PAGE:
Before you answer that question, take a good luck at the photo above. That Cadillac and its perfectly-coiffed driver have lived through nuclear hell. The paint looks to be in good shape, the windows are mostly intact and the tires are even still fully inflated. A testament to 1950s Detroit iron or 1950s propaganda? Maybe a little of both.
The Caddy above and dozens of other now-classic cars you can see in the gallery below were used in the government's "Operation Doorstep" project. As part of the program, houses and cars were set up near nuclear test sites in Nevada to study the bombs' effects on people and property. What those tests showed (or at least what the public was told) is that not only could cars survive a nuclear blast surprisingly well, but they also made wonderful shelters for people.
But as a pamphlet from that era pointed out, be sure to roll down your car's windows halfway to equalize the pressure of the shock wave. Otherwise your car could end up with crushed roofs and shattered glass like many in the accompanying photos. Read the whole document here for tips on how to survive nuclear war and the aftermath in your car. While it's true you might fair pretty well in your car, there's little mention of the ensuing radioactive fallout except that you should roll your windows up as soon as possible to protect yourself from the dust. Yeah, right.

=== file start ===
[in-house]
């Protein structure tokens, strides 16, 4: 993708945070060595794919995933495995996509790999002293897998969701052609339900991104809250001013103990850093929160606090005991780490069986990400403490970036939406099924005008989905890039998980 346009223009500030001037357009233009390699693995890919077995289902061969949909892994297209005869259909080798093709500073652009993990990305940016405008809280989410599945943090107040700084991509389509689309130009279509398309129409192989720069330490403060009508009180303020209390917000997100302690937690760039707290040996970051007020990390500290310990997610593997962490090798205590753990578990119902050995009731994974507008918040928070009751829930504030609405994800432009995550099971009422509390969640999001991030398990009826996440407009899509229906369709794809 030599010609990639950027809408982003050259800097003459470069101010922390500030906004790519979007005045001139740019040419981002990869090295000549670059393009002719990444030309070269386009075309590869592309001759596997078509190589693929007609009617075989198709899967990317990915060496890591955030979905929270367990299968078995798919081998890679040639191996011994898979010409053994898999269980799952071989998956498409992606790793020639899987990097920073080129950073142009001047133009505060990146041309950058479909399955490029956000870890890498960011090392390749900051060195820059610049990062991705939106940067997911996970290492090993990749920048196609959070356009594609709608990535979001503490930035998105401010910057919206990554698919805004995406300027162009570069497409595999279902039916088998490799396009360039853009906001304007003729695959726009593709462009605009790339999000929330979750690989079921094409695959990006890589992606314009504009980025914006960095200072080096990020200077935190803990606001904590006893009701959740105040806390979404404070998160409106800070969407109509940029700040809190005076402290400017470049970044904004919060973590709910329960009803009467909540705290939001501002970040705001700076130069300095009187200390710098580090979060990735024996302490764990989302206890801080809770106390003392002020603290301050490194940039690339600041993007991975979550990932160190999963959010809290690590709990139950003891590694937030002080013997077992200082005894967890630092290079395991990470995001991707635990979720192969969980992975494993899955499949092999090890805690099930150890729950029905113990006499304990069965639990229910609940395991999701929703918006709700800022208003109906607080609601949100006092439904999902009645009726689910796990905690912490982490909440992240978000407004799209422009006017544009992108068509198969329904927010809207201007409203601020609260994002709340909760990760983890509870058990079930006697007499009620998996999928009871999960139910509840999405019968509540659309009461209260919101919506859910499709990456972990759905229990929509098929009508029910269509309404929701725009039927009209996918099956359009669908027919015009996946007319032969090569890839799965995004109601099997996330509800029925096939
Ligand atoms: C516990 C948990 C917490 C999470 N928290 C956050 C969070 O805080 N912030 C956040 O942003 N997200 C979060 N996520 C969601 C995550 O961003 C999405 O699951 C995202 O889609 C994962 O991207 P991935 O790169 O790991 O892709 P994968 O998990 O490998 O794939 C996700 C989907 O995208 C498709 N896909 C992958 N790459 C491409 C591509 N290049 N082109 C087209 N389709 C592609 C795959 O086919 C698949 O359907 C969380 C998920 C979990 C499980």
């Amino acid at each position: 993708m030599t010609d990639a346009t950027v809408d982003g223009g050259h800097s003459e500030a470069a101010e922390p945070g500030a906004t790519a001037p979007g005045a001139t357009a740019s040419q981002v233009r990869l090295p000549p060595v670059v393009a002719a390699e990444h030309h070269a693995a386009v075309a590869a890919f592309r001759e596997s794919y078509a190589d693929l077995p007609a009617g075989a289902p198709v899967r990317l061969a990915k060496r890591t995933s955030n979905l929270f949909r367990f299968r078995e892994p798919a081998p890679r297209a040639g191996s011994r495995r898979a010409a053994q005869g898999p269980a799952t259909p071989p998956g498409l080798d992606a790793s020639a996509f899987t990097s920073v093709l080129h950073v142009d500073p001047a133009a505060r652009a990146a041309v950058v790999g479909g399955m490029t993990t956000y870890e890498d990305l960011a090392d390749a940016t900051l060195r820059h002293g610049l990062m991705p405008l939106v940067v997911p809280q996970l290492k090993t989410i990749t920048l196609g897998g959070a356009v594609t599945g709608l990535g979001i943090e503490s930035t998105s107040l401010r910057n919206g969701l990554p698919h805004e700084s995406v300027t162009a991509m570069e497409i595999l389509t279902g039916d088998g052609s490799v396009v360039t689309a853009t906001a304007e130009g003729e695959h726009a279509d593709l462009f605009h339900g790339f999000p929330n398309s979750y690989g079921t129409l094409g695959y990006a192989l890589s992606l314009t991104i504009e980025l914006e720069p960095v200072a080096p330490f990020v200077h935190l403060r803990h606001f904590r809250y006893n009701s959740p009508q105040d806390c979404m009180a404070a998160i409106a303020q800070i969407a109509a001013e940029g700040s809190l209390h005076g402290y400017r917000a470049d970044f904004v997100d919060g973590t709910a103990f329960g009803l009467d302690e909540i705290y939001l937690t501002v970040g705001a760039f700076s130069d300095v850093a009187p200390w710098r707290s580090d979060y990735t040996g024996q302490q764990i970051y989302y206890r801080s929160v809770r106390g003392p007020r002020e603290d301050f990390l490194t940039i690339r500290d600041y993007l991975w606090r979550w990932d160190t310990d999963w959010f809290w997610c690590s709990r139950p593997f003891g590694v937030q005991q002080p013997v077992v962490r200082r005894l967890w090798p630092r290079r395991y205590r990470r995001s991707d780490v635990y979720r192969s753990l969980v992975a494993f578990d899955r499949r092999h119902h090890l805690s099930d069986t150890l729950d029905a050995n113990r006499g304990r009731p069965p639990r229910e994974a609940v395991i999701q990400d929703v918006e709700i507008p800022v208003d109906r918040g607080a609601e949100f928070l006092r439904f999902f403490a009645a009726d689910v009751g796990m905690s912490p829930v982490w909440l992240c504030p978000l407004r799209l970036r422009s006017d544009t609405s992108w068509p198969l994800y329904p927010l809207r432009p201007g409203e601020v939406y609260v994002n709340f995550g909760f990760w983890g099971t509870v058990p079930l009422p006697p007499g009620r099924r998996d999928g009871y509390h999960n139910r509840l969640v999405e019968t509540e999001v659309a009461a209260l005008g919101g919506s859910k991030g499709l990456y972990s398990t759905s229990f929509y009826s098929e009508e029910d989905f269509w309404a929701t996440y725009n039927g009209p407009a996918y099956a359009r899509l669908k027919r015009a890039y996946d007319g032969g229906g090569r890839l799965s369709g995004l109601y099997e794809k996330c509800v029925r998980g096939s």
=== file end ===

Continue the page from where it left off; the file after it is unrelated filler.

Looking through the photos from the National Nuclear Security Administration, it would seem someone either had it in for the Ford Mainline or got a great deal on a whole bunch of 'em. There's also a photo of the tragic sacrifice of a woody wagon that held up much worse than that Cadillac.